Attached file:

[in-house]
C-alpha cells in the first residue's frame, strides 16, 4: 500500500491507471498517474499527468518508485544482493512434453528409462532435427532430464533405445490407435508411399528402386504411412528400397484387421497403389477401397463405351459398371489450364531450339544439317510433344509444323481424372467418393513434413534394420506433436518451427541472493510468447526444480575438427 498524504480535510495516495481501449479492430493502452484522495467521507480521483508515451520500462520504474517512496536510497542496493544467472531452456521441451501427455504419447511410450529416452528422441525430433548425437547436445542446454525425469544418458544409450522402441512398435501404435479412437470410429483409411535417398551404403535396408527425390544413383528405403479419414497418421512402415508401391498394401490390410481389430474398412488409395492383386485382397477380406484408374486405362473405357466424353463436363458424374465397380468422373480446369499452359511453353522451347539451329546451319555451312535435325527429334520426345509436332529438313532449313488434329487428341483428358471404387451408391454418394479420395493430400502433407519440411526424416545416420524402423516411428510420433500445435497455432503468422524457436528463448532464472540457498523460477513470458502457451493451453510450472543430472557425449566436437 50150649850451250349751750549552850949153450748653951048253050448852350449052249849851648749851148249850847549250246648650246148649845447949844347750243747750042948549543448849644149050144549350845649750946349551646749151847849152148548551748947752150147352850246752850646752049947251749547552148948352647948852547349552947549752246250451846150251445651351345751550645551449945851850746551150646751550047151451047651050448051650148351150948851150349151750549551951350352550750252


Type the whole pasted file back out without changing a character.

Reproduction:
[in-house]
C-alpha cells in the first residue's frame, strides 16, 4: 500500500491507471498517474499527468518508485544482493512434453528409462532435427532430464533405445490407435508411399528402386504411412528400397484387421497403389477401397463405351459398371489450364531450339544439317510433344509444323481424372467418393513434413534394420506433436518451427541472493510468447526444480575438427 498524504480535510495516495481501449479492430493502452484522495467521507480521483508515451520500462520504474517512496536510497542496493544467472531452456521441451501427455504419447511410450529416452528422441525430433548425437547436445542446454525425469544418458544409450522402441512398435501404435479412437470410429483409411535417398551404403535396408527425390544413383528405403479419414497418421512402415508401391498394401490390410481389430474398412488409395492383386485382397477380406484408374486405362473405357466424353463436363458424374465397380468422373480446369499452359511453353522451347539451329546451319555451312535435325527429334520426345509436332529438313532449313488434329487428341483428358471404387451408391454418394479420395493430400502433407519440411526424416545416420524402423516411428510420433500445435497455432503468422524457436528463448532464472540457498523460477513470458502457451493451453510450472543430472557425449566436437 50150649850451250349751750549552850949153450748653951048253050448852350449052249849851648749851148249850847549250246648650246148649845447949844347750243747750042948549543448849644149050144549350845649750946349551646749151847849152148548551748947752150147352850246752850646752049947251749547552148948352647948852547349552947549752246250451846150251445651351345751550645551449945851850746551150646751550047151451047651050448051650148351150948851150349151750549551951350352550750252